I’m not crying, you’re crying: a jolly-good return to Downton Abbey
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Concluding a beloved TV series without royally perturbing viewers is a rare accomplishment, (see: Lost, Game of Thrones) one that Downton Abbey pulled-off with characteristic grace after six seasons.
But what are the prospects of revisiting a series with a successful feature film?
When the Downton Abbey movie was announced, I felt equal parts excitement and concern. Thrilled to open a new chapter, but concerned that the big-screen treatment might stray from the magic of the original series.
Despite this shadow of doubt, I remained cautiously optimistic as sumptuous Downton Abbey trailers, photos, and movie posters trickled out and cast members chimed-in on social media, building the excited tension for the return to Highclere Castle.
A devout and unrepentant fan of period drama in my own home, I became unexpectedly self-conscious entering the theater with my wife, wondering if I would be the only male in the audience. Though, a handful of men trickled in along with numerous larger groups of women, both young and old.
It was interesting seeing the groups of friends that must have united around the series, and years later, reunited to see the film together. We watch television mostly alone, but it does have the capacity to bring us together.
Not wanting to spoil the experience, I’ll give just a few notes on the movie itself:
At the beginning of the film, the pacing felt break-neck by Downton standards, with plot points and one-liner quips sped up, I imagine, to fit the expanded plot into the time frame of a movie. I only noticed this early on, as the scene was being set and the full cast reintroduced. As the film’s narrative developed, the pacing settled into regular Downton storytelling.
I was surprised by the introduction of new elements of drama and tension in the plot. Of course, the ups and downs of Downton are defined by treachery as much as grace, so I should have expected a few of these elements in the movie! A true return to the storytelling style that kept us enthralled through the series, loving and hating characters in equal measure (sometimes at the same time).
I found myself returning to the calm and dignified aura that I used to feel watching the series. I was charmed again by an elevated notion of life, the feeling of a more dignified way of living, with manners, customs, and relationships at the core. A nostalgic sense of simple decorum. A comforting old feeling from watching the series.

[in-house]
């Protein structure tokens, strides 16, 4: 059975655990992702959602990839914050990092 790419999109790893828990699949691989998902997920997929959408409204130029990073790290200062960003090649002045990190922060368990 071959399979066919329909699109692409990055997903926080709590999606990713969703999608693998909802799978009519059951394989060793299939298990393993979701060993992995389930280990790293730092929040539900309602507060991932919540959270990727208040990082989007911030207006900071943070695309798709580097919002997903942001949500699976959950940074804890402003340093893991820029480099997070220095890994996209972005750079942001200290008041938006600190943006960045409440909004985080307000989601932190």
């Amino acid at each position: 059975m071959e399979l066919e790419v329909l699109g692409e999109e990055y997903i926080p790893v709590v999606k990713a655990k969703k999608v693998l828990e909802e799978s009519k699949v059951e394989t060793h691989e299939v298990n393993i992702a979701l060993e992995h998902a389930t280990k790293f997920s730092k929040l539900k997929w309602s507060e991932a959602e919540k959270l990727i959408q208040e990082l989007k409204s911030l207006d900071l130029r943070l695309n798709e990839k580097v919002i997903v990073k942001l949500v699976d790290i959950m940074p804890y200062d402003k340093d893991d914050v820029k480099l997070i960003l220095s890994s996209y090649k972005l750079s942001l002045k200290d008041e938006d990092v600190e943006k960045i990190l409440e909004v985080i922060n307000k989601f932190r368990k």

All said, it was a wonderful experience that exceeded my expectations and put my fears to rest.
There was something special, as well, enjoying the movie in the theater, where every loaded-glance or barbed one-liner was punctuated by the audience’s laughter or gasps. I’m certain I could hear some of the loudest laughter coming from other men in the audience, another subtle comfort to me.
As I found at least one occasion to wipe my eyes and swallow hard through emotion, I was reminded of the magic that drama gives us. A mirror for our lives. Characters to live through. An escape from everyday routine to ponder the bigger picture. And, in the smartphone age that often finds me multi-tasking while watching tv, the theater created an ideal environment to simply focus on the story.
Now, as I’ve been writing this review, I’ve seen news that Downton Abbey’s creator Julian Fellowes has alluded to the possibility of a continued film franchise... and my excited nervousness has returned with the subtle dread of spoiling the lot.
Though, I guess I’ll risk it, as many times as they’re willing to give it a go, for more chances to revisit the magic of Downton Abbey.
There’s just nothing else like it.
Joe Davidson manages digital content for Rocky Mountain Public Media and hopes one day to don the state livery and serve Her Majesty the Queen with honor.
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